Effect of anger provocation on endothelium-dependent and -independent vasodilation.
Anger is an independent predictor of coronary heart disease events, although the mechanisms for this relation are unclear. The effects of an anger-provoking interview compared with a neutral interview on endothelium-dependent and -independent vasodilation assessed by brachial artery ultrasound were examined in 14 healthy subjects without coronary heart disease risk factors. The anger provocation condition, but not the neutral condition, caused a significant impairment in endothelium-dependent vasodilation at 90 minutes compared with baseline (p = 0.004) and 30 minutes (p = 0.013). Similarly, endothelium-independent vasodilation was significantly impaired at 90 minutes after the angry interview compared with baseline (p = 0.003) and 30 minutes (p = 0.001). The decreases in endothelium-dependent and -independent vasodilation were greater after the anger-provoking interview than after the neutral interview, especially between 30 and 90 minutes. In conclusion, preliminary results suggest that an episode of anger is associated with a dysregulation in endothelium-dependent and -independent pathways, suggesting that these mechanisms might contribute to the link between anger and coronary heart disease events.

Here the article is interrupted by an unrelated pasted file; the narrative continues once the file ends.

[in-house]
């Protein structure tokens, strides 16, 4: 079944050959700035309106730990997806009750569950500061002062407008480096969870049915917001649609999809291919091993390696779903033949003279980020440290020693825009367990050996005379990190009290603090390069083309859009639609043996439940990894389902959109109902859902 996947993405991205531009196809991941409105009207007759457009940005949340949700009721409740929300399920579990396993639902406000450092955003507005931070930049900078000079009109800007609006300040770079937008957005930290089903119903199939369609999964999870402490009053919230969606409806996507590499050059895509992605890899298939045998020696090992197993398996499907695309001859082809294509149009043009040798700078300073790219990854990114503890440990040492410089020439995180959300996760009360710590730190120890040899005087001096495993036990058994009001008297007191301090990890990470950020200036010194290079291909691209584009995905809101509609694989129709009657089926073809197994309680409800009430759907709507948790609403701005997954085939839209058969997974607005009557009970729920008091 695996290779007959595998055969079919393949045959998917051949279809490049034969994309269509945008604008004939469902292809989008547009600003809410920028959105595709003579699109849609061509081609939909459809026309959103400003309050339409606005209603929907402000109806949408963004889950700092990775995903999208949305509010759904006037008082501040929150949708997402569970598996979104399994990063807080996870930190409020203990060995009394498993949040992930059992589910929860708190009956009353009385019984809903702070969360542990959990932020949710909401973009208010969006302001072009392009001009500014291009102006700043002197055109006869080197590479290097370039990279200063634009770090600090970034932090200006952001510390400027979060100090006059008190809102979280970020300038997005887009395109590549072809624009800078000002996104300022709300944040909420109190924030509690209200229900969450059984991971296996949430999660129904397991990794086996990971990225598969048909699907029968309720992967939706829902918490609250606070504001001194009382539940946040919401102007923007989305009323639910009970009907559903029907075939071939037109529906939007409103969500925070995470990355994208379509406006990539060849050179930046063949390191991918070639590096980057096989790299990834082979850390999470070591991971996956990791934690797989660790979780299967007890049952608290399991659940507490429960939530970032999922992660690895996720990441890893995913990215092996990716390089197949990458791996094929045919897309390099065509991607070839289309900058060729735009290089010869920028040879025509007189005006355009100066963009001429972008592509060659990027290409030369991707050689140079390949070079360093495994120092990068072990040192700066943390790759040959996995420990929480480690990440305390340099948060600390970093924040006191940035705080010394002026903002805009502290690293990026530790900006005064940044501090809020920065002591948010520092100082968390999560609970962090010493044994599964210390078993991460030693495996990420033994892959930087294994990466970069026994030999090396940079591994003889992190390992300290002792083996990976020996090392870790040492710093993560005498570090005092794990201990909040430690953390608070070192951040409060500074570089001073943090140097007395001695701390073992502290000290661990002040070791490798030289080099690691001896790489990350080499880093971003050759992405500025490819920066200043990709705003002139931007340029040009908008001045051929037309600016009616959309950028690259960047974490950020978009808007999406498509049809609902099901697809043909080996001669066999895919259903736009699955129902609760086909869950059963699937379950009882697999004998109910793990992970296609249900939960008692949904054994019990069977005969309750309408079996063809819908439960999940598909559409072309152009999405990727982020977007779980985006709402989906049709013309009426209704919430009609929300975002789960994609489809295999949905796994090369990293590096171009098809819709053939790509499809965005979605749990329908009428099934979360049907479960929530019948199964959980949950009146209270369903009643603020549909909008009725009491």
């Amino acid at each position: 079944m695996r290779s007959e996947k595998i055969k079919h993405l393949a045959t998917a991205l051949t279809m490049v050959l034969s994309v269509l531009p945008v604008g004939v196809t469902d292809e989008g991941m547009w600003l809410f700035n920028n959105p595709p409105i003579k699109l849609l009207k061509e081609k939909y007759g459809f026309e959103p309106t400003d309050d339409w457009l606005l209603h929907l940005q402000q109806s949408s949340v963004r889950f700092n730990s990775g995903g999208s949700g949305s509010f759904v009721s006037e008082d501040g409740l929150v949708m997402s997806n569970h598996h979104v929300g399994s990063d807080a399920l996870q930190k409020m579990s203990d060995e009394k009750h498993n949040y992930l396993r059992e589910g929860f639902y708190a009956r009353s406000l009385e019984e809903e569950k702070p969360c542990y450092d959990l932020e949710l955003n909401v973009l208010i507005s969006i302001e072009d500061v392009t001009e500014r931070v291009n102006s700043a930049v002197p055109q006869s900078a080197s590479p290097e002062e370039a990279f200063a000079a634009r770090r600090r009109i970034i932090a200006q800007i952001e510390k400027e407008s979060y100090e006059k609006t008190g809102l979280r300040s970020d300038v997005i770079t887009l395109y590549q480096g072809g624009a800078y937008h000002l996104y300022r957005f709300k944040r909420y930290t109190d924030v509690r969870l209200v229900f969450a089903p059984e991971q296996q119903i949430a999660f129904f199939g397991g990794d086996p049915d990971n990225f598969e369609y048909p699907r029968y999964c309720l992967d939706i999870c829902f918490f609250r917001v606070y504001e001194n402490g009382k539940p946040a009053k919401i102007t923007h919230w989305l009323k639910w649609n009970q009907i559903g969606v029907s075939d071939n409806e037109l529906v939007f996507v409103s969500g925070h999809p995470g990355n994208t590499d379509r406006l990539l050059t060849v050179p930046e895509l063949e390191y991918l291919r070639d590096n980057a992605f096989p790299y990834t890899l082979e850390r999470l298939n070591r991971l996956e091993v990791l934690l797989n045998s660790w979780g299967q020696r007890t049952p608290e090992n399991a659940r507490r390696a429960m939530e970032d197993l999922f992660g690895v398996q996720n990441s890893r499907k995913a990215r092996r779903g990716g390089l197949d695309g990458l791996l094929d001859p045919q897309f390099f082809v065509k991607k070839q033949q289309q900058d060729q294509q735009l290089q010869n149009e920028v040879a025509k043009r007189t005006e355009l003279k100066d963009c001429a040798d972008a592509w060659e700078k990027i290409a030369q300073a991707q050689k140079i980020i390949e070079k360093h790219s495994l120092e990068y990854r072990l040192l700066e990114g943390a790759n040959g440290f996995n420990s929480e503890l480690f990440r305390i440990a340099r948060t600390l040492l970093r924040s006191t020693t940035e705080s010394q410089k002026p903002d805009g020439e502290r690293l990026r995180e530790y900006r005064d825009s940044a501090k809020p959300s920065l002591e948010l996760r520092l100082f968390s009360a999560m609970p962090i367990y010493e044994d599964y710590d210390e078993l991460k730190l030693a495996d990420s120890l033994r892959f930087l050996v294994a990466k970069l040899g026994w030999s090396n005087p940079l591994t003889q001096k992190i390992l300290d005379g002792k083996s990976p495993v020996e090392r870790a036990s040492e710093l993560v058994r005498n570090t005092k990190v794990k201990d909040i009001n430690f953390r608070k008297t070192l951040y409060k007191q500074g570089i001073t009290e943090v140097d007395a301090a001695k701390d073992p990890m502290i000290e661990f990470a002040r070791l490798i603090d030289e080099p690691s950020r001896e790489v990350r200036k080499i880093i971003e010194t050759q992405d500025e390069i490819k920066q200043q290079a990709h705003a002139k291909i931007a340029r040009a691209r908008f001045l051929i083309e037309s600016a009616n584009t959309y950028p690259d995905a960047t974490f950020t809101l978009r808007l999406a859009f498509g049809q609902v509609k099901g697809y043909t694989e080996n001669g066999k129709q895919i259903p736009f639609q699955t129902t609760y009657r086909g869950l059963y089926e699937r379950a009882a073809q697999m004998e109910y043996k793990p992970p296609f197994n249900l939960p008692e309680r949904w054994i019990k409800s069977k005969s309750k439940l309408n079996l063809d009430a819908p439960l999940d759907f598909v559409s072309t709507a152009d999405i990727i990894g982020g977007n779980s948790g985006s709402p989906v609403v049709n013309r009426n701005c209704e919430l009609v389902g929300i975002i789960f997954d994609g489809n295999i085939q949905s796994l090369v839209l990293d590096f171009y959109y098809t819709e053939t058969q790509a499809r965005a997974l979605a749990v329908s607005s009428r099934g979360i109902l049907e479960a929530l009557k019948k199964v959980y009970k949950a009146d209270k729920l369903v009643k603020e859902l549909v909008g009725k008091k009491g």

Shimbo, D; Chaplin, W; Akinola, O; Harris, A; Abraham, D; Homma, S; Gerin, W
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